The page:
But when the disciples saw him walking on the sea, they were terrified, and said, “It is a ghost!” and they cried out in fear. But immediately Jesus spoke to them, saying, “Take heart; it is I. Do not be afraid” (Matt. 14:26-27).

These fearful, forgetful, pastor-like disciples go into panic mode. All of these rough and tumble dudes crying out in fear, forgetting all the fear-nots they’d been told. Forgetting that it was JESUS who had fed them and sent them out only a few hours earlier.

Do you remember that in your daily fears? That Jesus is the One who has fed you and sent you out, and will keep you by the gentle strength of His impossible-to-let-you-go-hands? He will also calm your fears when they seek to ruin you, and become the temporary ruler of your hearts. He does it here—

He says Take heart; it is I. Do not be afraid. How many of you have that as your screen saver? Yet how often do we view Jesus like the disciples do here? We think He’s out to scare us, when in reality He’s out to secure us. We think He’s coming to punish, when in reality He’s there to preserve us. We think because we’re in a place of unsettledness and uncertainty that he’s abandoned us, when the truth is that it is precisely those moments He uses to banish our fears and build our faith. How forgetful do I become in my rational and irrational fears?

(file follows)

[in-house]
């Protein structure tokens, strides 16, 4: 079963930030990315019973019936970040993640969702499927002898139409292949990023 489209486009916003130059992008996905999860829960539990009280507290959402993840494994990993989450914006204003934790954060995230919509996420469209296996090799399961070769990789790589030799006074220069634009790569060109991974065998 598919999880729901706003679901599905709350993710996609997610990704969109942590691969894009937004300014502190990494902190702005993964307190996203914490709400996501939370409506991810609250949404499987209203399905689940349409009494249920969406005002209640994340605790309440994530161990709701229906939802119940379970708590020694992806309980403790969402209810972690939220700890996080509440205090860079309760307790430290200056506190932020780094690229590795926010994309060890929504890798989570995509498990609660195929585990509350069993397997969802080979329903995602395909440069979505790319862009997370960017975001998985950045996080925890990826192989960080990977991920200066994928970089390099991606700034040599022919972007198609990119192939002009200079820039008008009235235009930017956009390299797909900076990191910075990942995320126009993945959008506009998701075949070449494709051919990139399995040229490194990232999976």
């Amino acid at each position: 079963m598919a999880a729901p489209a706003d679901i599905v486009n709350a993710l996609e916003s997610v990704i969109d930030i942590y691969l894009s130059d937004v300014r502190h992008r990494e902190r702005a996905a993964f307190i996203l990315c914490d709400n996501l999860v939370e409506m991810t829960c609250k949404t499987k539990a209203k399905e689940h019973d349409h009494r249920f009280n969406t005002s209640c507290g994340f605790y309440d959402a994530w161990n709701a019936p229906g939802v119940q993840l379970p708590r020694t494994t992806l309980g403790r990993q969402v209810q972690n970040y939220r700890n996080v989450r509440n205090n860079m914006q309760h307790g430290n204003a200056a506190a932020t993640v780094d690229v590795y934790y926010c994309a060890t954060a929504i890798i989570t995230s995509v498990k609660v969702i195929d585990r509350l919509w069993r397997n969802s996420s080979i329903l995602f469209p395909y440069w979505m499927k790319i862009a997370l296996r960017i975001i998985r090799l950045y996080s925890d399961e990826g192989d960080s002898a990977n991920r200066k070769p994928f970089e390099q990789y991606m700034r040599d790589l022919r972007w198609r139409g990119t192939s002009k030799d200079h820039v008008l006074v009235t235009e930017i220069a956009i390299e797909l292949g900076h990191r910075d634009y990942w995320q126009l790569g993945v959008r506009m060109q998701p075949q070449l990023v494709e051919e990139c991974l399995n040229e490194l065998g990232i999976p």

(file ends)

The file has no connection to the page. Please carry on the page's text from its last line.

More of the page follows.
Curiously, Peter of all people speaks up.

And Peter answered him, “Lord, if it is you, command me to come to you on the water.” He said, “Come.” So Peter got out of the boat and walked on the water and came to Jesus (Matt. 14:28-29).